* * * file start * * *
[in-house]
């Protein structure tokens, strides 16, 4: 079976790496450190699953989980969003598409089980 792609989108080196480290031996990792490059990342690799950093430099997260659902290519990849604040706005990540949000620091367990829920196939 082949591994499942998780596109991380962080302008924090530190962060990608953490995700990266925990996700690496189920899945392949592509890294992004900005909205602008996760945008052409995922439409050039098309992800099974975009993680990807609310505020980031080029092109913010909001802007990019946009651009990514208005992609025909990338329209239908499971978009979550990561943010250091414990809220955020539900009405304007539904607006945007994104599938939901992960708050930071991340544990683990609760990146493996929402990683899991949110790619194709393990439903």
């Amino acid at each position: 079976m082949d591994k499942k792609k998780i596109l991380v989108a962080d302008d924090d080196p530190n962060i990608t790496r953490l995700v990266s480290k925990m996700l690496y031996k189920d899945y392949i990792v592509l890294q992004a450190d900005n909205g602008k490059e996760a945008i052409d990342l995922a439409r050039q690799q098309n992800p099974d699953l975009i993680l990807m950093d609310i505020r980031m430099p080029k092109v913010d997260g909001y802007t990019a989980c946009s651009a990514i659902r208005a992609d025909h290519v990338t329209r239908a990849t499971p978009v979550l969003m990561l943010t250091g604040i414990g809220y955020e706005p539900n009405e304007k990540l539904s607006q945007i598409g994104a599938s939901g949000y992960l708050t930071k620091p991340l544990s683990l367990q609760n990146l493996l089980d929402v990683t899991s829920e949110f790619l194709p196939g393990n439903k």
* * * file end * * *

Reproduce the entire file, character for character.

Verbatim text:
[in-house]
């Protein structure tokens, strides 16, 4: 079976790496450190699953989980969003598409089980 792609989108080196480290031996990792490059990342690799950093430099997260659902290519990849604040706005990540949000620091367990829920196939 082949591994499942998780596109991380962080302008924090530190962060990608953490995700990266925990996700690496189920899945392949592509890294992004900005909205602008996760945008052409995922439409050039098309992800099974975009993680990807609310505020980031080029092109913010909001802007990019946009651009990514208005992609025909990338329209239908499971978009979550990561943010250091414990809220955020539900009405304007539904607006945007994104599938939901992960708050930071991340544990683990609760990146493996929402990683899991949110790619194709393990439903």
């Amino acid at each position: 079976m082949d591994k499942k792609k998780i596109l991380v989108a962080d302008d924090d080196p530190n962060i990608t790496r953490l995700v990266s480290k925990m996700l690496y031996k189920d899945y392949i990792v592509l890294q992004a450190d900005n909205g602008k490059e996760a945008i052409d990342l995922a439409r050039q690799q098309n992800p099974d699953l975009i993680l990807m950093d609310i505020r980031m430099p080029k092109v913010d997260g909001y802007t990019a989980c946009s651009a990514i659902r208005a992609d025909h290519v990338t329209r239908a990849t499971p978009v979550l969003m990561l943010t250091g604040i414990g809220y955020e706005p539900n009405e304007k990540l539904s607006q945007i598409g994104a599938s939901g949000y992960l708050t930071k620091p991340l544990s683990l367990q609760n990146l493996l089980d929402v990683t899991s829920e949110f790619l194709p196939g393990n439903k």